NOTE: I devised this checklist over the course of several years, based on recurrent errors I found in students' papers.  Students and others may find this tool is useful when preparing all sorts of written work.  A downloadable PDF is available by clicking here.

Grammar and Style Checklist
Daniel E. Miller

Structure and Format
Write a concise opening paragraph that includes a thesis statement.
Divide the paper into paragraphs, but do not use short paragraphs.
Write a conclusion that summarizes the thought process of your paper.
Place page numbers, using arabic numerals, in the upper right-hand corner of all but the title page and first page.
The title page is not the first page.  Begin page numbering with the first page of text.
Use a standard 12 pt. font, such as Times New Roman.
Use 1” margins.
Justify on the left.
Do not divide a paper into sections.  Instead, write good transitions.
Do not add extra spaces between paragraphs.
To find unusual symbols and foreign characters in a word processing program, click on Insert and select Symbol in the dialog box.
Use the spelling and grammar checkers in word processing programs, but do not allow the program to make changes automatically.  The results often are humorous.
Staple the paper in the upper left-hand corner.  Do not use folders, covers, or paper clips.

Usage and Style
Do not use short, choppy sentences.
Combine sentences to produce complex and interesting sentences and to eliminate repeats, especially if a word or phrase repeats, in sequence, at the end of one sentence and the beginning of another.
Do not use contractions.
Do not use abbreviations.
Do not use colloquialisms.
Explain anything that is vague.  Be precise.
Provide full names, along with birth and death years in parentheses, the first time an individual’s name appears in the text.
Avoid beginning sentences with conjunctions.
Do not end sentences with prepositions.
Do not mix tenses.  When writing about events in the past, use the past tense.
Avoid negatives; never use double negatives.
Eliminate wordiness, that is, unnecessary words and phrases.
Eliminate redundancies, such as and also, completely dead, and very pregnant.
Eliminate repeated words and phrases.
Eliminate passive voice.
Use pluperfect (past perfect) when describing two events in the past that did not occur simultaneously: After I had purchased my first car, I decided to take a vacation.
Eliminate sentence fragments (make sure sentences are complete).
Do not separate verb phrases or split infinitives.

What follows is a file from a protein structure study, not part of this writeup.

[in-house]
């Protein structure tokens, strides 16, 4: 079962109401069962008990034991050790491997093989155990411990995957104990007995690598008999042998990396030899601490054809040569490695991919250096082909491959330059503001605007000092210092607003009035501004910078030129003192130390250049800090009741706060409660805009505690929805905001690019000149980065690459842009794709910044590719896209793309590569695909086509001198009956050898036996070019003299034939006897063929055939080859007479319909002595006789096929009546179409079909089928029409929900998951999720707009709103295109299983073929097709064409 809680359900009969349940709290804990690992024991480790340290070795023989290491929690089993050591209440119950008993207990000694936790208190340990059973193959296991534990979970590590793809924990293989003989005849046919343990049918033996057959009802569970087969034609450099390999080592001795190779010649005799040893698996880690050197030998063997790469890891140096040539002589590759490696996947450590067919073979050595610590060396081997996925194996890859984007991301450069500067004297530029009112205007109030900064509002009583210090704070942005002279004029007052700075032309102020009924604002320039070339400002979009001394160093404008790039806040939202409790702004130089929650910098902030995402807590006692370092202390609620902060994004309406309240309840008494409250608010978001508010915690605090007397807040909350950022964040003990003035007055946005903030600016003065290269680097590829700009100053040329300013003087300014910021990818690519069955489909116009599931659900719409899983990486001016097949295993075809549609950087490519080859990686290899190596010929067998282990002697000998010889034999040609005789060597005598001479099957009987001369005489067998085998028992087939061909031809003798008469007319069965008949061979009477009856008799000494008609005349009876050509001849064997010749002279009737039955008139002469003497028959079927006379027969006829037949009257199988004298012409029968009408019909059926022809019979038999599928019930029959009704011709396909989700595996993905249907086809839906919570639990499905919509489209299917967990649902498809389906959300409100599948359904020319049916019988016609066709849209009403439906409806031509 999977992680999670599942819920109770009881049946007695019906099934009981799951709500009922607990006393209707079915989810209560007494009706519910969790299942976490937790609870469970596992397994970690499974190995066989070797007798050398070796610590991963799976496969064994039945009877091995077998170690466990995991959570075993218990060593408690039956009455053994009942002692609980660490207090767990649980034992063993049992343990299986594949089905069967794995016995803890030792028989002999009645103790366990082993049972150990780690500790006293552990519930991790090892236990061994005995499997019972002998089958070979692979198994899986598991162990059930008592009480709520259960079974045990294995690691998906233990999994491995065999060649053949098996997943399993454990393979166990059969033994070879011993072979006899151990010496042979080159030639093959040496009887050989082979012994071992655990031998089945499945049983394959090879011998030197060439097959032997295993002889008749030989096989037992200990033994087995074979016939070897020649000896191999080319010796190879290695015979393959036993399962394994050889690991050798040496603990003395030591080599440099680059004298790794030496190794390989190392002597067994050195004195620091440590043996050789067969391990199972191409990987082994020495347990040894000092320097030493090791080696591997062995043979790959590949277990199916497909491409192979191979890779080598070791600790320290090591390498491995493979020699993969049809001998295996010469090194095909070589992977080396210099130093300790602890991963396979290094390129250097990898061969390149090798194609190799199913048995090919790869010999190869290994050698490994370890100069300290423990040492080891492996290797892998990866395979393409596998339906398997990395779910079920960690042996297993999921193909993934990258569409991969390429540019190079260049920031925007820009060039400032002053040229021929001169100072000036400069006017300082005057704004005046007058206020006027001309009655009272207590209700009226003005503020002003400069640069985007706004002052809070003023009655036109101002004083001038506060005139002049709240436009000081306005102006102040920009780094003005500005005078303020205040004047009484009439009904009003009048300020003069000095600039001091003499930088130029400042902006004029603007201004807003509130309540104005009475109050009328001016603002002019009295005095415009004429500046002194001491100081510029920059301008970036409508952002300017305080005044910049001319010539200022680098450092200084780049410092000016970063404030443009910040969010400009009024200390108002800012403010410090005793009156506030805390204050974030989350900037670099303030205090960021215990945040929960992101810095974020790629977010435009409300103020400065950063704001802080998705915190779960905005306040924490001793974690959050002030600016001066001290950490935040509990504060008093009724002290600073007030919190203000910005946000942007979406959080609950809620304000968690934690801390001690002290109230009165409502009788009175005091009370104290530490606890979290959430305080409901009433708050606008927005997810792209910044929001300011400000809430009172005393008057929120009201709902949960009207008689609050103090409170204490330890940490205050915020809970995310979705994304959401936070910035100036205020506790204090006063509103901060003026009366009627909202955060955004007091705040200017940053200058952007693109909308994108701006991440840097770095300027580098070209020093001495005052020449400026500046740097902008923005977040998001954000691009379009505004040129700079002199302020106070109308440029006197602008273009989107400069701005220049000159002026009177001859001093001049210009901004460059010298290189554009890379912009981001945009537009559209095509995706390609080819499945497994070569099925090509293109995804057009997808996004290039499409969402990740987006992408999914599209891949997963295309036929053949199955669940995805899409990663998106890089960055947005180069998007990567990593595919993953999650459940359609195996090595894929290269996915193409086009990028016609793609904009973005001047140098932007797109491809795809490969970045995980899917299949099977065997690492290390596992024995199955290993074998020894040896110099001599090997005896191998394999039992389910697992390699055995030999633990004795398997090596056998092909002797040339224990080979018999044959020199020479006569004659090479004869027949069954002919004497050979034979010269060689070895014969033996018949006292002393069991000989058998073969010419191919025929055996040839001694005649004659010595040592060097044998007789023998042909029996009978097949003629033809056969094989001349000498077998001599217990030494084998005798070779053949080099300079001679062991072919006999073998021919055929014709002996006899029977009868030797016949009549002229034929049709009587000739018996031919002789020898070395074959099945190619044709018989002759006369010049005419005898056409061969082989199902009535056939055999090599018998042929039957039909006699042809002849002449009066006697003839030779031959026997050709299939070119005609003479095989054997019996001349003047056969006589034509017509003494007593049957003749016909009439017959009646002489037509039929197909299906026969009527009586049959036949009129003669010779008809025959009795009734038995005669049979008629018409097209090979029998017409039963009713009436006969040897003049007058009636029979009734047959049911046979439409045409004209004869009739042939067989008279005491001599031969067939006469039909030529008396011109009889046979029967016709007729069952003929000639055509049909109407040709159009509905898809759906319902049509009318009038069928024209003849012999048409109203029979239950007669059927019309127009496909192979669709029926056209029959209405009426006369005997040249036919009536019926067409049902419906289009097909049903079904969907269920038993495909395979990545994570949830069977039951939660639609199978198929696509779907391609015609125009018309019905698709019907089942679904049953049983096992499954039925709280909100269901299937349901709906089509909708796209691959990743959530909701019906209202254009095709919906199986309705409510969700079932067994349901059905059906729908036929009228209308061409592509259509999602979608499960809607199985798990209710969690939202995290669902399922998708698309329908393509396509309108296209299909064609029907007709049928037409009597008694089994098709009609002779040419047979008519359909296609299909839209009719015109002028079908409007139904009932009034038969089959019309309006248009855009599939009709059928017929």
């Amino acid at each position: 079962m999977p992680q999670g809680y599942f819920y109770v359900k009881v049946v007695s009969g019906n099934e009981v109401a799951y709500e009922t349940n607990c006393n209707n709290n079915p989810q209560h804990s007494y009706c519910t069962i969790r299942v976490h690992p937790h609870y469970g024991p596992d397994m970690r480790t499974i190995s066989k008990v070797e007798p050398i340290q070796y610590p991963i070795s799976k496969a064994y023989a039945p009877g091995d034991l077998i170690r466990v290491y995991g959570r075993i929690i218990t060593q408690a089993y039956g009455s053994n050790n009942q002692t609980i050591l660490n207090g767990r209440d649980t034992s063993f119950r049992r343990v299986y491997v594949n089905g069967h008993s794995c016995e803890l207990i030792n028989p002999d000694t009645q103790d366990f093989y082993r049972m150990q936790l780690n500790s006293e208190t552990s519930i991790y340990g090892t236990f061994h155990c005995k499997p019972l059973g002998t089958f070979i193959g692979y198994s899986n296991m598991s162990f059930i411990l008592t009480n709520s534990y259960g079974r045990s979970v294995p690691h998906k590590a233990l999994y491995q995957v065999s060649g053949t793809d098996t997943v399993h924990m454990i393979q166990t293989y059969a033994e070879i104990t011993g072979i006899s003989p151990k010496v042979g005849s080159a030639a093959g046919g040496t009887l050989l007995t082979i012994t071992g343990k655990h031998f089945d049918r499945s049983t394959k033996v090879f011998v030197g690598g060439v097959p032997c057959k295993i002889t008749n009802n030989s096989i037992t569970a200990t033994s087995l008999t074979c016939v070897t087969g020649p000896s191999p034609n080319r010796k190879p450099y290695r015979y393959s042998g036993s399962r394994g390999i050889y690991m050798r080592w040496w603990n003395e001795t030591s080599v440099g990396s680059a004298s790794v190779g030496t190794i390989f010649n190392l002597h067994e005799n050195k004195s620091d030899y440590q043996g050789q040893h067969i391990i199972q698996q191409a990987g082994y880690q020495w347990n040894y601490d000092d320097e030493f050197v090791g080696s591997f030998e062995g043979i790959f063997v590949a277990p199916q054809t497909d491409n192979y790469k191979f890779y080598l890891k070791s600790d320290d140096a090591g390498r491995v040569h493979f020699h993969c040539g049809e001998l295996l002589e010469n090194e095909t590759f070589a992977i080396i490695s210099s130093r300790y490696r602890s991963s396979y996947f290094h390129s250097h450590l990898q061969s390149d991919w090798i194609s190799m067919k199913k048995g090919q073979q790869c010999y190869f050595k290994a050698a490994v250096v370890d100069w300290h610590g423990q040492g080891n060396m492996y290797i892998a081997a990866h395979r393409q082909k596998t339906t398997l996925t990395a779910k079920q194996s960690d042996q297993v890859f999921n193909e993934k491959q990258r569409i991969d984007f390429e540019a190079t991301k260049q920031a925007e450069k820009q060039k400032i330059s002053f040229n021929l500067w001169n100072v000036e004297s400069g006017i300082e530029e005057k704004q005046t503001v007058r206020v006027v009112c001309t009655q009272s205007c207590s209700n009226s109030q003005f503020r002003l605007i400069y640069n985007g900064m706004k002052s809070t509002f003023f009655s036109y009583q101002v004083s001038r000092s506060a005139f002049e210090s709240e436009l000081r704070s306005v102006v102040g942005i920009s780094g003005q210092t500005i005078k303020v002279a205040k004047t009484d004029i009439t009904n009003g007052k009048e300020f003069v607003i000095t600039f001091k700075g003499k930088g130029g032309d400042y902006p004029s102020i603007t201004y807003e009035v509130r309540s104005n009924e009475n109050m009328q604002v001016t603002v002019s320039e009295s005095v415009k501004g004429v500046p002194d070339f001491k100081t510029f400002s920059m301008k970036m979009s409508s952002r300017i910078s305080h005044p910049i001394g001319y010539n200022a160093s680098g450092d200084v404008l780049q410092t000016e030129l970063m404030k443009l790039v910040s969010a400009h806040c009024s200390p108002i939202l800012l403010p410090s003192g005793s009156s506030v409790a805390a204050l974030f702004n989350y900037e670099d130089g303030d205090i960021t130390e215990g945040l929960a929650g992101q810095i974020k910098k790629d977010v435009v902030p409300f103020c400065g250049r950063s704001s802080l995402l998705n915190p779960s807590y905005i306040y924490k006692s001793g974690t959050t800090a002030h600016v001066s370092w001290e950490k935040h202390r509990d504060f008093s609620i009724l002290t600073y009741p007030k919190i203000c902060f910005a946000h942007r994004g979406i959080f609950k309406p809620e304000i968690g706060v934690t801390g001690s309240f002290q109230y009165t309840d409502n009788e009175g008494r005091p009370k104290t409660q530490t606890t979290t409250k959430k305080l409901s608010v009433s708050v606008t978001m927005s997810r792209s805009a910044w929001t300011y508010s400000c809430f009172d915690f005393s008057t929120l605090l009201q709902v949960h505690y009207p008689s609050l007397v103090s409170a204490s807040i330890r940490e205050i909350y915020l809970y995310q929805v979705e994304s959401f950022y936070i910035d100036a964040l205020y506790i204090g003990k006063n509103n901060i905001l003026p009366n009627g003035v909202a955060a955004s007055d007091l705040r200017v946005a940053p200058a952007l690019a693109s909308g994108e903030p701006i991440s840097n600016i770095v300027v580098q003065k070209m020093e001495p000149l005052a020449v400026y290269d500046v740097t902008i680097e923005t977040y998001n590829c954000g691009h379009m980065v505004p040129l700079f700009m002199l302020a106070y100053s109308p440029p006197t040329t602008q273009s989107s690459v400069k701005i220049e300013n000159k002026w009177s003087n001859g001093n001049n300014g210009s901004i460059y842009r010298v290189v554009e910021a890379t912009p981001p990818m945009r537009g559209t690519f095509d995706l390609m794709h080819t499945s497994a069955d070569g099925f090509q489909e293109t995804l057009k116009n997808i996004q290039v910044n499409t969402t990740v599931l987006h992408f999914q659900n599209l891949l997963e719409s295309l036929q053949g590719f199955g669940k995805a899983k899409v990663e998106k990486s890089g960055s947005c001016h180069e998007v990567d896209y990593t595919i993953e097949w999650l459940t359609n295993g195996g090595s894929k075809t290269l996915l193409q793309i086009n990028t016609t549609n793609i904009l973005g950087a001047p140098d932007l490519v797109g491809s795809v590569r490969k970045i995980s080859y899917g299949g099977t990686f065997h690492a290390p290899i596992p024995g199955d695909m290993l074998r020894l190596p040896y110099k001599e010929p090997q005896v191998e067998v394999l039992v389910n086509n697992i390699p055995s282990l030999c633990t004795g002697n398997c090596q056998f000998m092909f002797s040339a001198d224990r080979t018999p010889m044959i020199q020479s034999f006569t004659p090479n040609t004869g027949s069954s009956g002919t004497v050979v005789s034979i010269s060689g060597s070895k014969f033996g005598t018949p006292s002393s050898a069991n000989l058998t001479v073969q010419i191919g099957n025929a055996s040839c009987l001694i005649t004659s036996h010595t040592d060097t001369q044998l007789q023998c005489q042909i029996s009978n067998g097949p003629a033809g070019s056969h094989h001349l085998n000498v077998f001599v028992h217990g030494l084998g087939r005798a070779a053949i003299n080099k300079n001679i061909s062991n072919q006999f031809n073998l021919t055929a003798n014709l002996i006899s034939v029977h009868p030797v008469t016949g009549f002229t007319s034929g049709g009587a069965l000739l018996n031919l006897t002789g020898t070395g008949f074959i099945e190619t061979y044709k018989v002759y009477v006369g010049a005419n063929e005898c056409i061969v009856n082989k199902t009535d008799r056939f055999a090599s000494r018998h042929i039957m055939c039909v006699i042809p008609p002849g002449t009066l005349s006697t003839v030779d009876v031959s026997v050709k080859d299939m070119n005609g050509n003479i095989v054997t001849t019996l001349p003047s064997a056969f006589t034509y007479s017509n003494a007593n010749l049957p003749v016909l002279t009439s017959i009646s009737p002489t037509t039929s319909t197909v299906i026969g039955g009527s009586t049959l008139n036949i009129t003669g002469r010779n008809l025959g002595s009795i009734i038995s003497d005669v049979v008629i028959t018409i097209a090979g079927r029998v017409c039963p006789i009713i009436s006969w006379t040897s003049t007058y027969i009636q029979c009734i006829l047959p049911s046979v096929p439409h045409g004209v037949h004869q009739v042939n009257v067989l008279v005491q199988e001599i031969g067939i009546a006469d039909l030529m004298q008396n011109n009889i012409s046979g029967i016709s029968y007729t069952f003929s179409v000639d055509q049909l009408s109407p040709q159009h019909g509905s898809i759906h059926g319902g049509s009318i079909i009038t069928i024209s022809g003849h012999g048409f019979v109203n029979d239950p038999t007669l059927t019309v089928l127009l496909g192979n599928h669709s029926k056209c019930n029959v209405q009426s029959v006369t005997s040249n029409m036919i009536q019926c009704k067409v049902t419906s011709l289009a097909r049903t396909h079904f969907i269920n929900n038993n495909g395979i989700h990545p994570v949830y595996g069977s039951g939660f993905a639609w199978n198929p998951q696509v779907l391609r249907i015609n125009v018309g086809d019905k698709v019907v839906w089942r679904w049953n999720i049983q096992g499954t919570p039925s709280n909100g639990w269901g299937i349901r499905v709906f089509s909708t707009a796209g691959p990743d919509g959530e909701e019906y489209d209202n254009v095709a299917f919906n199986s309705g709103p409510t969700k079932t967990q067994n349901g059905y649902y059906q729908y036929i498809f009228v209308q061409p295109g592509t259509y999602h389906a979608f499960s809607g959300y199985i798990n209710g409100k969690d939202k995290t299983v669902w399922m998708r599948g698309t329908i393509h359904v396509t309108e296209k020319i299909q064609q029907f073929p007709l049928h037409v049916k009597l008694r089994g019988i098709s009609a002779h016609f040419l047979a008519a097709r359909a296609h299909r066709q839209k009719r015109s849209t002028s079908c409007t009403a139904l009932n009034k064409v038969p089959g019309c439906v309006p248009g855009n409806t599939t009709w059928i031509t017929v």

Do not use first person and second person singular or plural.
Use neuter pronouns for political entities (states are not feminine).
Do not ask questions, instead answer them to form a thesis.
Do not speculate or hypothesize.  If you have proof, theorize.
Do not use italics, bold, underscores, and single or double quotation marks for emphasis.  Instead, carefully select descriptive words.
Form centuries and decades without apostrophes, such as 1900s and 1980s.
Spell out centuries instead of using abbreviations, such as 19th or 20th.
Use that and which for things; use who for people.
Review the use of ellipsis.
The ellipsis has three periods with spaces between periods and spaces separating the first and last periods from neighboring words: blue . . . green.
Do not use ellipsis to open or close a quotation.
Use punctuation and ellipsis properly.  If punctuation appears just after a word in the quotation, retain it before inserting the ellipsis.  If the omission spans two sentences, there are two options.  If the ending punctuation appears after a word included in the quotation, retain it, without adding a space, and then add the ellipsis: “for the most part, . . . it is valid.”  If the end punctuation does not appear after a word in the quotation but in the part omitted, the ellipsis should contain four periods, all with spaces isolating them:“I finished the job . . . . I will never tackle something like that again.”
When using a double dash, do not add any spaces–the word processing program will close the separate dashes to make one em dash.When using parallel construction, be
sure all the components have the same grammatical construction: Grace walked in the park, grasped her dog’s leash tightly in her right hand, and held her mobile phone in her left hand, not Grace walked in the park, tightly grasped the dog’s leash in her right hand, and her mobile phone was in her left hand.
Do not use archaic forms, such as amidst, amongst, thusly, and whilst.
Do not use the incorrect form of words, such as irregardless.
Use conventional spelling, for example, light, instead of lite.
Be cautious about word choice.  For example, dictators and generals do not reign since they are not royalty.
Eliminate malapropisms.

Use lowercase for titles not associated directly with the name of an individual (the foreign minister, but Foreign Minister Smith).
Do not capitalize nouns unnecessarily (a republican form of government, and the republic, but the Republican party, the Weimar Republic, and the French Third Republic).